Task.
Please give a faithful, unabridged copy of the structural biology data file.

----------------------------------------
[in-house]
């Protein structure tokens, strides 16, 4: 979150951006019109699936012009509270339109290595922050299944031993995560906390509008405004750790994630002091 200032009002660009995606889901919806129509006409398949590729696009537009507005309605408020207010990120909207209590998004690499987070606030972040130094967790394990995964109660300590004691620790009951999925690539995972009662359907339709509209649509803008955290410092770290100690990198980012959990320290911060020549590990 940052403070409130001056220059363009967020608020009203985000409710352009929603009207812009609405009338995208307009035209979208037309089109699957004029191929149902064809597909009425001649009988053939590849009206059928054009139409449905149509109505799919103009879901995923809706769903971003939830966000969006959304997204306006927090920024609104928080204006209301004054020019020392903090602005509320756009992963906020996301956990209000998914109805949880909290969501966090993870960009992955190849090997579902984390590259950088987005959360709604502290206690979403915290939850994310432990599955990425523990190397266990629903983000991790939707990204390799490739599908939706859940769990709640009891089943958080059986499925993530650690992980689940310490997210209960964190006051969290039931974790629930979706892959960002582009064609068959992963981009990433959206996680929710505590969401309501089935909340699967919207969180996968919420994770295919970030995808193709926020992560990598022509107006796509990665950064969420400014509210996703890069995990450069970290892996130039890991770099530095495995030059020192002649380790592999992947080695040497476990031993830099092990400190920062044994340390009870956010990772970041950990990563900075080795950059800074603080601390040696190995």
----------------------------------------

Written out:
[in-house]
């Protein structure tokens, strides 16, 4: 979150951006019109699936012009509270339109290595922050299944031993995560906390509008405004750790994630002091 200032009002660009995606889901919806129509006409398949590729696009537009507005309605408020207010990120909207209590998004690499987070606030972040130094967790394990995964109660300590004691620790009951999925690539995972009662359907339709509209649509803008955290410092770290100690990198980012959990320290911060020549590990 940052403070409130001056220059363009967020608020009203985000409710352009929603009207812009609405009338995208307009035209979208037309089109699957004029191929149902064809597909009425001649009988053939590849009206059928054009139409449905149509109505799919103009879901995923809706769903971003939830966000969006959304997204306006927090920024609104928080204006209301004054020019020392903090602005509320756009992963906020996301956990209000998914109805949880909290969501966090993870960009992955190849090997579902984390590259950088987005959360709604502290206690979403915290939850994310432990599955990425523990190397266990629903983000991790939707990204390799490739599908939706859940769990709640009891089943958080059986499925993530650690992980689940310490997210209960964190006051969290039931974790629930979706892959960002582009064609068959992963981009990433959206996680929710505590969401309501089935909340699967919207969180996968919420994770295919970030995808193709926020992560990598022509107006796509990665950064969420400014509210996703890069995990450069970290892996130039890991770099530095495995030059020192002649380790592999992947080695040497476990031993830099092990400190920062044994340390009870956010990772970041950990990563900075080795950059800074603080601390040696190995």